Horton-Tucker Works Out for Magic
ORLANDO - In the 2018 Maui Invitational Tournament in November against Illinois, a school he considered attending before committing to Iowa State, Talen Horton-Tucker had his best college performance, flirting with a triple-double with 26 points, 14 rebounds and six assists.
Even though he had a breakout performance on the offensive end that day, it was what he showed on the defensive side that may have been most impressive. Illinois shot just 38.3 percent from the field in that contest, an 84-68 victory for ISU, and the Chicago native’s ability to guard multiple positions was a big factor.
Although just a four-star recruit coming out of Simeon Career Academy, where he won three straight Chicago city championships, the 6-foot-4, 238-pounder rapidly blossomed into one of the best combo guards in the nation.
What makes him such a promising defender is his length, strength and instincts. He has a 7-foot-1 wingspan, extraordinary for a shooting guard, and a powerful frame, a quality that should allow him to make an immediate impact at the next level.
Iowa State won the Big 12 Tournament in 2019, largely because of its defensive intensity and versatility. Leading the way was Horton-Tucker, who recorded six blocks and four steals in Iowa State’s three games combined during the tournament.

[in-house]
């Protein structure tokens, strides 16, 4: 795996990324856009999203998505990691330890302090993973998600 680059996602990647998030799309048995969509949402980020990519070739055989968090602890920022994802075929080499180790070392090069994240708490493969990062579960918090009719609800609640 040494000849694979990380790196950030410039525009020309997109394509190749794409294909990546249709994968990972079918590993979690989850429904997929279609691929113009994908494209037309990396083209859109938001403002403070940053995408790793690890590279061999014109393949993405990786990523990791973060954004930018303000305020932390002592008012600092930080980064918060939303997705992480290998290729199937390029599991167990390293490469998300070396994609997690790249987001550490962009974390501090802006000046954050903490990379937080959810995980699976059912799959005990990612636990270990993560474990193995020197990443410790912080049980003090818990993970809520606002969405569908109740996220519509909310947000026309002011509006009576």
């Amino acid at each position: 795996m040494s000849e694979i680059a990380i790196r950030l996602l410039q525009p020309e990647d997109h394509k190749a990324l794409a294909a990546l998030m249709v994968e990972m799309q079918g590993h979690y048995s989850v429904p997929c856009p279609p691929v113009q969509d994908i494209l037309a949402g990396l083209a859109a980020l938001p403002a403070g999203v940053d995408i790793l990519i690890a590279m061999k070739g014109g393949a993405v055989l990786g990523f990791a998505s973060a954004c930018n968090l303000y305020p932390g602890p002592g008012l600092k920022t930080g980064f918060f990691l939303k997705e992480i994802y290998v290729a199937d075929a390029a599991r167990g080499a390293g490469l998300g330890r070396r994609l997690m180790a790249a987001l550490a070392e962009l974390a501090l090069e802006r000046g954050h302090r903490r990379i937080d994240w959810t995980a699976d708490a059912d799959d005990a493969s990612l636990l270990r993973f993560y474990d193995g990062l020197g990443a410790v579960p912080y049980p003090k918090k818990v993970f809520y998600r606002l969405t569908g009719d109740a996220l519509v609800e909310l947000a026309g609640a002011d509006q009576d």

The big question moving forward on Horton-Tucker is whether he can develop a consistent outside shot. He made only 30.8 percent of his 3-pointers, although he certainly wasn’t shy to take them, averaging 4.5 attempts. In a game against Kansas State in February, he drilled six triples. A few weeks later against Baylor, he knocked down five of them, so he’s capable of being a high-level 3-and-D player in the NBA right out of the gate.
Being able to play both guard spots is another reason some mock drafts have him projected to go in the first round. He showed in college that he’s a very good secondary playmaker, averaging 2.3 assists.
Although teams recognize that he is a project on the offensive side of the court, Horton-Tucker wants NBA clubs, like the Orlando Magic -- who he worked out for on Wednesday -- to know he is putting in max effort to refine his skills.
“I didn’t shoot it as well this past year but I feel like it comes with a lot of repetition and work and getting more shots up in the gym, taking my time,” he said. “Just focusing on following through and following the mechanics of my shot and I feel like I did that today. I shot it pretty well.”
Considering the Magic were one of the premier defensive teams in the league this past season and expect to be even better in 2019-20, Horton-Tucker thinks he’d fit in perfectly in Orlando and bring even more toughness to the roster.
“Any team that hopefully picks me, I’m going to come in, fulfill any role they want me to,” he said. “Basically, I see everybody (with a long wingspan) like Mo Bamba, Jonathan Isaac, those guys have really long arms like myself. I feel like it would be a great thing.”
“Just knowing the whole history behind (the Magic), I actually was just watching the Shaq and Penny documentary a few days ago before I came here,” he added. “It’s been great. I feel like it’s a great organization.”